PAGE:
Target Heart Rate for Weight Loss

What intensity level are your workouts? Once you get the all-clear from your doctor, make sure you know what intenstiy level of exercise you are doing, as this can help you reach your health goals. Your level is determined by your target heart rate, and then using that number to get an intensity range. Here is how to calculate your target heart rate.

• First, find your maximum heart rate. The formula for this is 220- your age. So a 40 year old would have a maximum heart rate (MHR) of 180, meaning their heart should not beat more than 180 times per minute while exercising. This number is the basis for the rest of the “math”, described below.
• Next, count your pulse to determine beats per minute just after exercising. How close you are to your MHR will tell you your intensity level: A moderate-intense cardio would target 50%-70% of the MHR: 50% is considered on the lower end of a moderate workout, while 70% is considered a more intense workout. The numbers within this range is your target heart rate (90-126 beats per minute using the same 40 year-old example).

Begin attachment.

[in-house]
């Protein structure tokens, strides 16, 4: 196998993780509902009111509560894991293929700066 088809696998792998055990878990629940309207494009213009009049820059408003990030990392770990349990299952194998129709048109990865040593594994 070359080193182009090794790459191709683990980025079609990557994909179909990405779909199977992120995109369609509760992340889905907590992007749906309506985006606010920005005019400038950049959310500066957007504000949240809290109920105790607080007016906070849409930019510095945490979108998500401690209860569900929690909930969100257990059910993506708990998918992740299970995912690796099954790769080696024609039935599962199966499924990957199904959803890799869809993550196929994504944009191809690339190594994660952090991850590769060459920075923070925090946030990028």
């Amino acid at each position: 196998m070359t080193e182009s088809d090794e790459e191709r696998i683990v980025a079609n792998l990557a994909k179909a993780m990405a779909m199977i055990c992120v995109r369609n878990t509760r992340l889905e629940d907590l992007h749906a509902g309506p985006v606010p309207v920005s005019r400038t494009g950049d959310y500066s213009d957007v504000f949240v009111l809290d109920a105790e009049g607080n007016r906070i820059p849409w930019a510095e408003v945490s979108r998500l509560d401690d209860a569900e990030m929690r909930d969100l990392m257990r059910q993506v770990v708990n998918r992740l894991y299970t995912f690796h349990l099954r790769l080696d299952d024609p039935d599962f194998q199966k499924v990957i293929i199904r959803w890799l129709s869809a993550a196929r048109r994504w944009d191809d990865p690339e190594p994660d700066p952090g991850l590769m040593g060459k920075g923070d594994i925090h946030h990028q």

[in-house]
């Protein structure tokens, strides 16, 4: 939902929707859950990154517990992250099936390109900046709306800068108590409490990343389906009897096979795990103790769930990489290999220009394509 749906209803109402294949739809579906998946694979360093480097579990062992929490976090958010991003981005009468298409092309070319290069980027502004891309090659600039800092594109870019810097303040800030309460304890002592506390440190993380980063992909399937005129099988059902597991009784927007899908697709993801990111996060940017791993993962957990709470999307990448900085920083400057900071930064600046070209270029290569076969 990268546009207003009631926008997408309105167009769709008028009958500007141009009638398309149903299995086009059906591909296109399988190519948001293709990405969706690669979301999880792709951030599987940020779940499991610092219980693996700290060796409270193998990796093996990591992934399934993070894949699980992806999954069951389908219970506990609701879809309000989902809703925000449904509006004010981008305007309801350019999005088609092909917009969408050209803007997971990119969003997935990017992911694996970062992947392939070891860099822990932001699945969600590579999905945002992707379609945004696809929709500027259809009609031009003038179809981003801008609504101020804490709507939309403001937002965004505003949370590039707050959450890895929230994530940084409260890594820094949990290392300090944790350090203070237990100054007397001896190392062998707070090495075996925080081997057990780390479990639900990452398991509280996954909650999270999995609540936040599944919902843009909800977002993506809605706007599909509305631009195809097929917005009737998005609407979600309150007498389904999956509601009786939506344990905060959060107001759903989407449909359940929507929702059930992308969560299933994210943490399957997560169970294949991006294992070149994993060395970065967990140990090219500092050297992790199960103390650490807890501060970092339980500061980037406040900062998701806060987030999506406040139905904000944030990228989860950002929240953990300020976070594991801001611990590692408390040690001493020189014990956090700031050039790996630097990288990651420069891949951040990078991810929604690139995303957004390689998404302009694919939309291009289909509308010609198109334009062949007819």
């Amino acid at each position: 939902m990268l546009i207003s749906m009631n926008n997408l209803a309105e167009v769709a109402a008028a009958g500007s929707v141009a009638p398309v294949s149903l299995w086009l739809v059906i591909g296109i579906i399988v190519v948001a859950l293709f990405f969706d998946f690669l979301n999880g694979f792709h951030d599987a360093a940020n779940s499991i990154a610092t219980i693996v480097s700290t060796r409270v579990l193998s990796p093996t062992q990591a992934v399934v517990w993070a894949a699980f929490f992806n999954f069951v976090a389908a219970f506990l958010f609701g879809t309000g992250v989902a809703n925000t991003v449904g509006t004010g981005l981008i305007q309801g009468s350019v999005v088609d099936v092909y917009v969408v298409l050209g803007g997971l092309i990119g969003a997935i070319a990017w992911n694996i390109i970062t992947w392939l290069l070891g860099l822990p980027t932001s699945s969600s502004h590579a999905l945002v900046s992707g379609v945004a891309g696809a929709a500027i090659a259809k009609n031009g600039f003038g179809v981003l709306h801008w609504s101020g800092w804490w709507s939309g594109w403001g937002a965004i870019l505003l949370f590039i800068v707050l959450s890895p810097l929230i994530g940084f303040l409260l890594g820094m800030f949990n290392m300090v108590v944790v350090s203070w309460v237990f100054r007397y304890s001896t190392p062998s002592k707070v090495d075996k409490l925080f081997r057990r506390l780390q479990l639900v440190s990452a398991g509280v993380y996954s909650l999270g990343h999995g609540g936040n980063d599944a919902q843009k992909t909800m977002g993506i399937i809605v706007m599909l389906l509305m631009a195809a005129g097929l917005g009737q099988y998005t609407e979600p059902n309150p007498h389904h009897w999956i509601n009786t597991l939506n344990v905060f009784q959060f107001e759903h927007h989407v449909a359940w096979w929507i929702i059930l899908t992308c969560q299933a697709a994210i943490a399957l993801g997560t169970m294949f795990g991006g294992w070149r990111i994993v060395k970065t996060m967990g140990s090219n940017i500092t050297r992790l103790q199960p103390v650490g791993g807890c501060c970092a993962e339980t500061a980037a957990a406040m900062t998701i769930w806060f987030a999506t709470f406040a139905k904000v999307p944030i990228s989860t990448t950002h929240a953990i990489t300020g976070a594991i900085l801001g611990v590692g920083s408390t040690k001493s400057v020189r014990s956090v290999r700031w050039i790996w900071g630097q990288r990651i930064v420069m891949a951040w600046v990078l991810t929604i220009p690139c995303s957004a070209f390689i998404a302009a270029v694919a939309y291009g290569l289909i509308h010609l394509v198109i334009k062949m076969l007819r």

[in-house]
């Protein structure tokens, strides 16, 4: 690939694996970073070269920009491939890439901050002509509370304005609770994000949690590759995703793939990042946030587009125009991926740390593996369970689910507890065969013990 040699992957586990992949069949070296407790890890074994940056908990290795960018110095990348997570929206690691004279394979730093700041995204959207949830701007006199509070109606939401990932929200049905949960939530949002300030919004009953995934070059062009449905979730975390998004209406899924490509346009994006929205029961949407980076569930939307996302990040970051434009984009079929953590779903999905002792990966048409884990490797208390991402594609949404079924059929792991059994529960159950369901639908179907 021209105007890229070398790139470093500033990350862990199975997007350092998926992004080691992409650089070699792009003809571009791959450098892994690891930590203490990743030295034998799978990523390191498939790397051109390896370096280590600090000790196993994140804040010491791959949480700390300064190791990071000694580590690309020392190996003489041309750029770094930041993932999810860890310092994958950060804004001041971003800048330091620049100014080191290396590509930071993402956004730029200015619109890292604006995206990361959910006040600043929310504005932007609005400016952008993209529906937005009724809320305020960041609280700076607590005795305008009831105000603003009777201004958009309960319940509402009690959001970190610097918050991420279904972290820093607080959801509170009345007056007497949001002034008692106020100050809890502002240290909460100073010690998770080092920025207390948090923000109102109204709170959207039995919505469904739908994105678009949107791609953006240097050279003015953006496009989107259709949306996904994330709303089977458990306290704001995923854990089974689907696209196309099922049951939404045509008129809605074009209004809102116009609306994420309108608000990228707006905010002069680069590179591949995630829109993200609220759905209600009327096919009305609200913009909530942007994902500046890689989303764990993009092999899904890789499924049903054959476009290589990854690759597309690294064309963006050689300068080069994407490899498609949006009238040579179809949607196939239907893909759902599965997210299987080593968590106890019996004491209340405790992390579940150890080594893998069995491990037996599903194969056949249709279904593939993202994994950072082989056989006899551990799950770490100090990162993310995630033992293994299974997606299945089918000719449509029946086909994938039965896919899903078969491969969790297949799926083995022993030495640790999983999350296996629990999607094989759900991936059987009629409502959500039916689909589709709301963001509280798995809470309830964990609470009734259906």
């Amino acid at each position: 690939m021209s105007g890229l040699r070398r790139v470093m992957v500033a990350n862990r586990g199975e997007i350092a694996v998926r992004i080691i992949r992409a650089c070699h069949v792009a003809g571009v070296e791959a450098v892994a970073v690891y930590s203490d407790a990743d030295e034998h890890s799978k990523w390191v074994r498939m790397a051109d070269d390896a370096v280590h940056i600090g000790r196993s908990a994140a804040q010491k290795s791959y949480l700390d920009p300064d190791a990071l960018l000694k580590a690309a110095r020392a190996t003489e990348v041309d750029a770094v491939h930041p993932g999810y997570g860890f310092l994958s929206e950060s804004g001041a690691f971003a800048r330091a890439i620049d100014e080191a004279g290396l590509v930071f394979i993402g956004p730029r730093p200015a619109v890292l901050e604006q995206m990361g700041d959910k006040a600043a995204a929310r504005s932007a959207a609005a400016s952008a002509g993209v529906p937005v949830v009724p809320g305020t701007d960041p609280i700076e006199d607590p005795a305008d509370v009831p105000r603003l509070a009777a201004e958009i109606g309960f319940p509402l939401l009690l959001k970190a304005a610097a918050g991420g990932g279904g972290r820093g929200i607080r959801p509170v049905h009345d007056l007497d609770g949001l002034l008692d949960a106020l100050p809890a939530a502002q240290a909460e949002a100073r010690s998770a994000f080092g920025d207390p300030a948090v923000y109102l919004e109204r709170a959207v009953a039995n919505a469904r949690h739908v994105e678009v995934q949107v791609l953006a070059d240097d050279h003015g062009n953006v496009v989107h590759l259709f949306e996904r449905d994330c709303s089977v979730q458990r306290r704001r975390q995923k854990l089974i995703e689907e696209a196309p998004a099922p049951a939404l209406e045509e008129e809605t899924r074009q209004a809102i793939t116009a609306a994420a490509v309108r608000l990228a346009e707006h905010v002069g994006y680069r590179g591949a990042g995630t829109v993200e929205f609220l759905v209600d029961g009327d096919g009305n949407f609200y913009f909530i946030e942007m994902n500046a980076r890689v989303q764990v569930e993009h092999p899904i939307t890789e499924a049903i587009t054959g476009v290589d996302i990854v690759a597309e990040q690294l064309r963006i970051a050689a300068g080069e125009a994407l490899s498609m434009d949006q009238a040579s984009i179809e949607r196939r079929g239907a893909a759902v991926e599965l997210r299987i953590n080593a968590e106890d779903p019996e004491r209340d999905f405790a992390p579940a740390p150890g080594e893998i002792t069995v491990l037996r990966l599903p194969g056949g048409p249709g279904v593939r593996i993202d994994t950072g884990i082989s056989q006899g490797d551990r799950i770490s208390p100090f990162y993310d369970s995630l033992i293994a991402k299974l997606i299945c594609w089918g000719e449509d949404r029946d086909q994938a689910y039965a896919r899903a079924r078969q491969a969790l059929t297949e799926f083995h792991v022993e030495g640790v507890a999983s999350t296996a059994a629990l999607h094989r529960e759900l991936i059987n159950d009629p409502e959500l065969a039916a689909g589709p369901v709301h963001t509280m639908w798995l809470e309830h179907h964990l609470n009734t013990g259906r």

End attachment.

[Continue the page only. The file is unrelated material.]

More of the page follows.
• So, the 40 year old would want to target their heart rate between 90-126 beats per minute. A less intense workout is 90 heart beats per minute (180 x .50), and a more intense workout is 126 (180 x .70). Getting your heart rate closer to the higher end of the scale (closer to 70% of the maximum heart rate, or 126 beats for this example) can help more with weight loss goals.
• If this person’s heart rate was under 90 bpm, they aren’t working out hard enough. If it went over 126, it might be too intense. But this mostly depends on whether or not you are new to exercise or not. A fit 40 year old that wants to do a vigorous workout (instead of moderate) would target 70%-85% of their maximum heart rate (126-153 bpm)
• You don’t have to count your pulse for a full minute; you can count to 10 and multiply by 6 (use a stopwatch, phone with a timer, or clock with a second watch to count the seconds).
• Someone new to exercise should target 50% of their maximum heart rate and then work their way up.
• Count your pulse on your wrist, temples, or artery in your neck. Don’t use your thumb because the thumb has it’s own pulse and can make it hard to count.
• Average resting heart rate (sitting down) for an adult is 60 to 100 beats per minute. The lower the resting heart rate, the more efficient your heart is (Heart.org).
• Always listen to your body. Don’t overexert yourself. It takes time to build up your fitness level.
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Posted: October 31, 2019

Category: Health & Nutrition, Work & Life

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